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Freeman wanted to simplify the procedure so that it could be carried out by psychiatrists in mental asylums, which housed roughly 600,000 American inpatients at the time.
Freeman decided to access the frontal lobes through the eye sockets, instead of through drilled holes in the scalp. In 1945, he took an icepick from his own kitchen and began to test the new surgical technique on cadavers. The technique was called "transorbital lobotomy," and it involved lifting the upper eyelid and placing the point of a thin surgical instrument (often called a leucotome or orbitoclast) under the eyelid and against the top of the eyesocket. A hammer or mallet was then used to drive the leucotome through the thin layer of bone and into the brain. The leucotome was then moved from side to side, to sever the nerve fibers connecting the frontal lobes to the thalamus. In selected patients, the butt of the leucotome was pulled upward, sending the tip farther back into the brain and producing a "deep frontal cut," a more radical form of lobotomy.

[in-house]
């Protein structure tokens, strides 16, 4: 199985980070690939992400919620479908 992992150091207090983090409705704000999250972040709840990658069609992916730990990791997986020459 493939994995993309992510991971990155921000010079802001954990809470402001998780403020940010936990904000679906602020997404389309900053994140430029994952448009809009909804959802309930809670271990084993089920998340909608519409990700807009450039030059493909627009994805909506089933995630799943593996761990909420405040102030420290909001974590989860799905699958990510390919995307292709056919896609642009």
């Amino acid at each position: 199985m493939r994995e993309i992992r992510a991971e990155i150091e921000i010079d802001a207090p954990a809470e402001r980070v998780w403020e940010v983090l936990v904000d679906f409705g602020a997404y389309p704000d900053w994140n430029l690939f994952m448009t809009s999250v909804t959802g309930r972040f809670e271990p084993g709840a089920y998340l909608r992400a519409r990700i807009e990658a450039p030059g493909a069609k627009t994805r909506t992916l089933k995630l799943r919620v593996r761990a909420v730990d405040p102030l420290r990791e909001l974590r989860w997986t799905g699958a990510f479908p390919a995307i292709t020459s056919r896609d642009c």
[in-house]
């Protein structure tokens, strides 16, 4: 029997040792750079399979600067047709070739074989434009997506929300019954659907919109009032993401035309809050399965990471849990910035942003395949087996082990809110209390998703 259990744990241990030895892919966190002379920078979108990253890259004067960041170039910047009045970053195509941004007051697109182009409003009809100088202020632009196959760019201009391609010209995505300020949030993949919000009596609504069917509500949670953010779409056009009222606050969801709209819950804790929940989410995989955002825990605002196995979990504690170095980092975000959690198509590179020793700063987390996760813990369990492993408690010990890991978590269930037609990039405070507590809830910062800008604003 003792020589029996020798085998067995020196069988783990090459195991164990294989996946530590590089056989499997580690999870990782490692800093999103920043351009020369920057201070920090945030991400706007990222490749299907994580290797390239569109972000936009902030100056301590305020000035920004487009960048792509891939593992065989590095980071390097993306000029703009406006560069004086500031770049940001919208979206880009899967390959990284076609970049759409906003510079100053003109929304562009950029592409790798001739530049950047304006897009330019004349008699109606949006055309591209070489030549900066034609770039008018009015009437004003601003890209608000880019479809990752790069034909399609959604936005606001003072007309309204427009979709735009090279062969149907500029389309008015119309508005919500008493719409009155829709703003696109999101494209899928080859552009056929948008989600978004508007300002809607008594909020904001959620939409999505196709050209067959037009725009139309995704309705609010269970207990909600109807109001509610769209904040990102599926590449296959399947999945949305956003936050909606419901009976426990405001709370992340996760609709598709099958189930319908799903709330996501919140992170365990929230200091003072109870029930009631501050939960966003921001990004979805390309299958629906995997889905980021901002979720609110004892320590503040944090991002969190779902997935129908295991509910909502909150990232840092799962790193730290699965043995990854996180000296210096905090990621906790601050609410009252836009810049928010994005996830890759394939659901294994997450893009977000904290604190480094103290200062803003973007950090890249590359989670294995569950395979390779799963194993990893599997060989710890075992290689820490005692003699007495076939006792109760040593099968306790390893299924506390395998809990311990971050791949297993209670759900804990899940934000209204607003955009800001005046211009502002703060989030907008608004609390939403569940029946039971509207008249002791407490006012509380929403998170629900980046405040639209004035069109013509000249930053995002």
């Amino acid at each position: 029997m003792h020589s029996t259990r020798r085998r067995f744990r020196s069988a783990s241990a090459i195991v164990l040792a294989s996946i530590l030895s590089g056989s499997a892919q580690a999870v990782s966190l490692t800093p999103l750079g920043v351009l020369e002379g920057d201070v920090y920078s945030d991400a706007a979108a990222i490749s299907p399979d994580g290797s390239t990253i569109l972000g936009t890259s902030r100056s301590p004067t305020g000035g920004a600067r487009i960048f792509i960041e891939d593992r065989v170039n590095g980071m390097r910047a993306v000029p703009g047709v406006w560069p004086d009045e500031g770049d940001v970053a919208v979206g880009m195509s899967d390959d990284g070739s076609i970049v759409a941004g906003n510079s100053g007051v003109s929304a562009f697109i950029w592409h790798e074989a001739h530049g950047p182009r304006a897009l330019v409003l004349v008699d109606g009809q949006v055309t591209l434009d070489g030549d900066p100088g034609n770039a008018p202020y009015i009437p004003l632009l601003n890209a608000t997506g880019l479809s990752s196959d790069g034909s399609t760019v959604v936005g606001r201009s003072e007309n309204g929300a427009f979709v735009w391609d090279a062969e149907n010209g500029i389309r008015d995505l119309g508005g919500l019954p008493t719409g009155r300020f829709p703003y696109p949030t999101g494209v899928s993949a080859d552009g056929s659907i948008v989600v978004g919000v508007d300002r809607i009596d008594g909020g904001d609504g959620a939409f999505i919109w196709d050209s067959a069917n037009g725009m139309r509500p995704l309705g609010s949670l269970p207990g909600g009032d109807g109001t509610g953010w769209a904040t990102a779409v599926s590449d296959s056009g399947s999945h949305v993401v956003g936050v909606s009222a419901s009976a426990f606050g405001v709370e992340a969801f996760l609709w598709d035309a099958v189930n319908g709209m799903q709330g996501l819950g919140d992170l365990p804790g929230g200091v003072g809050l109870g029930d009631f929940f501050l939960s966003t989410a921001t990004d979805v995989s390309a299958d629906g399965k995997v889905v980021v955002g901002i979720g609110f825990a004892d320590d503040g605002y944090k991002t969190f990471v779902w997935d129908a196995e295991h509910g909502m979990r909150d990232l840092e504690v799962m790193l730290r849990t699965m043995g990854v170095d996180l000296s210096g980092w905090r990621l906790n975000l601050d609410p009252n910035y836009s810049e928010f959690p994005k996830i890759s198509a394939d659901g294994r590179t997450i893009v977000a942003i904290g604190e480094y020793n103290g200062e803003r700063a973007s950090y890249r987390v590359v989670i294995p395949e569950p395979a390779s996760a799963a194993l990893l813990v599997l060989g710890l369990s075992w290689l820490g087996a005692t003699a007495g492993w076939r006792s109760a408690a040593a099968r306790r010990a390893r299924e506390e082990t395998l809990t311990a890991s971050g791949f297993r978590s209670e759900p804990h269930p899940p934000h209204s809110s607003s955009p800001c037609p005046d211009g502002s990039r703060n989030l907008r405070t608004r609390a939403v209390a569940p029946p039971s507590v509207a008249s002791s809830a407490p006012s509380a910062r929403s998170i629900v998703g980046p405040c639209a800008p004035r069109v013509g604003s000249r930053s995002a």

Originally posted by Soulstone
"Being Spiritual Got Me Locked Up"